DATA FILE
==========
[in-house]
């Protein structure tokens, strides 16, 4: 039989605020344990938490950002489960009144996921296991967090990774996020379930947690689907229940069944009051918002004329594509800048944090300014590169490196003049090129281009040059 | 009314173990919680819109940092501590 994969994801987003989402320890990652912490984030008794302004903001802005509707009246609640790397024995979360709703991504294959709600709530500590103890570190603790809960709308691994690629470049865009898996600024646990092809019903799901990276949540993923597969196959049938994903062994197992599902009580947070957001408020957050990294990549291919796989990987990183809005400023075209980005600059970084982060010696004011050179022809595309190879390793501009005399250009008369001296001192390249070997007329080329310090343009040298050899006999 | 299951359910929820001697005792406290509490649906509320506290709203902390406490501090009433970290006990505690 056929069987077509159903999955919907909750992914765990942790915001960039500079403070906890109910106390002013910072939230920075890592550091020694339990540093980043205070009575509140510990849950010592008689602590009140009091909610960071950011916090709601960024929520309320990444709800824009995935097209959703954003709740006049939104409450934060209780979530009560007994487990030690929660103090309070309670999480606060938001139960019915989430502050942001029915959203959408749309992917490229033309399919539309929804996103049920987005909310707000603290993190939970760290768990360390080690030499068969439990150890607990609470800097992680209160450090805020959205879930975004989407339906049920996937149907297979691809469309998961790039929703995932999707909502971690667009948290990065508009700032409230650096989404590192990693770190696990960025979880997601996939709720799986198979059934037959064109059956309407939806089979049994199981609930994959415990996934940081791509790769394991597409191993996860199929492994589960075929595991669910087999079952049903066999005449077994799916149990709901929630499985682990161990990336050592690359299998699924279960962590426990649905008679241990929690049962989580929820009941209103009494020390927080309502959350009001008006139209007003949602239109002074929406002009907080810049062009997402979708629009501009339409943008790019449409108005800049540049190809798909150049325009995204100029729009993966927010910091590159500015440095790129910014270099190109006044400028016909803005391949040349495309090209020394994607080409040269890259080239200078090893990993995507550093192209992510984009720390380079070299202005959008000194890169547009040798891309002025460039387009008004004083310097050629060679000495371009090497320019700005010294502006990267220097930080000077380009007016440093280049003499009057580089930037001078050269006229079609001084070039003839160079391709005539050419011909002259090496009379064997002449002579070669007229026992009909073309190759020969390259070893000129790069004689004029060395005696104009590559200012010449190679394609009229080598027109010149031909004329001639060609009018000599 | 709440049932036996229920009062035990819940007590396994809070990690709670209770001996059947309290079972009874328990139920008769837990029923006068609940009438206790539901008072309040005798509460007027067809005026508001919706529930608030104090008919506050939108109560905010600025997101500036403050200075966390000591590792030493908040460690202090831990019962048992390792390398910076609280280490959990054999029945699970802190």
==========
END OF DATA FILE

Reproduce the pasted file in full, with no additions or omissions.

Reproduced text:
[in-house]
């Protein structure tokens, strides 16, 4: 039989605020344990938490950002489960009144996921296991967090990774996020379930947690689907229940069944009051918002004329594509800048944090300014590169490196003049090129281009040059 | 009314173990919680819109940092501590 994969994801987003989402320890990652912490984030008794302004903001802005509707009246609640790397024995979360709703991504294959709600709530500590103890570190603790809960709308691994690629470049865009898996600024646990092809019903799901990276949540993923597969196959049938994903062994197992599902009580947070957001408020957050990294990549291919796989990987990183809005400023075209980005600059970084982060010696004011050179022809595309190879390793501009005399250009008369001296001192390249070997007329080329310090343009040298050899006999 | 299951359910929820001697005792406290509490649906509320506290709203902390406490501090009433970290006990505690 056929069987077509159903999955919907909750992914765990942790915001960039500079403070906890109910106390002013910072939230920075890592550091020694339990540093980043205070009575509140510990849950010592008689602590009140009091909610960071950011916090709601960024929520309320990444709800824009995935097209959703954003709740006049939104409450934060209780979530009560007994487990030690929660103090309070309670999480606060938001139960019915989430502050942001029915959203959408749309992917490229033309399919539309929804996103049920987005909310707000603290993190939970760290768990360390080690030499068969439990150890607990609470800097992680209160450090805020959205879930975004989407339906049920996937149907297979691809469309998961790039929703995932999707909502971690667009948290990065508009700032409230650096989404590192990693770190696990960025979880997601996939709720799986198979059934037959064109059956309407939806089979049994199981609930994959415990996934940081791509790769394991597409191993996860199929492994589960075929595991669910087999079952049903066999005449077994799916149990709901929630499985682990161990990336050592690359299998699924279960962590426990649905008679241990929690049962989580929820009941209103009494020390927080309502959350009001008006139209007003949602239109002074929406002009907080810049062009997402979708629009501009339409943008790019449409108005800049540049190809798909150049325009995204100029729009993966927010910091590159500015440095790129910014270099190109006044400028016909803005391949040349495309090209020394994607080409040269890259080239200078090893990993995507550093192209992510984009720390380079070299202005959008000194890169547009040798891309002025460039387009008004004083310097050629060679000495371009090497320019700005010294502006990267220097930080000077380009007016440093280049003499009057580089930037001078050269006229079609001084070039003839160079391709005539050419011909002259090496009379064997002449002579070669007229026992009909073309190759020969390259070893000129790069004689004029060395005696104009590559200012010449190679394609009229080598027109010149031909004329001639060609009018000599 | 709440049932036996229920009062035990819940007590396994809070990690709670209770001996059947309290079972009874328990139920008769837990029923006068609940009438206790539901008072309040005798509460007027067809005026508001919706529930608030104090008919506050939108109560905010600025997101500036403050200075966390000591590792030493908040460690202090831990019962048992390792390398910076609280280490959990054999029945699970802190």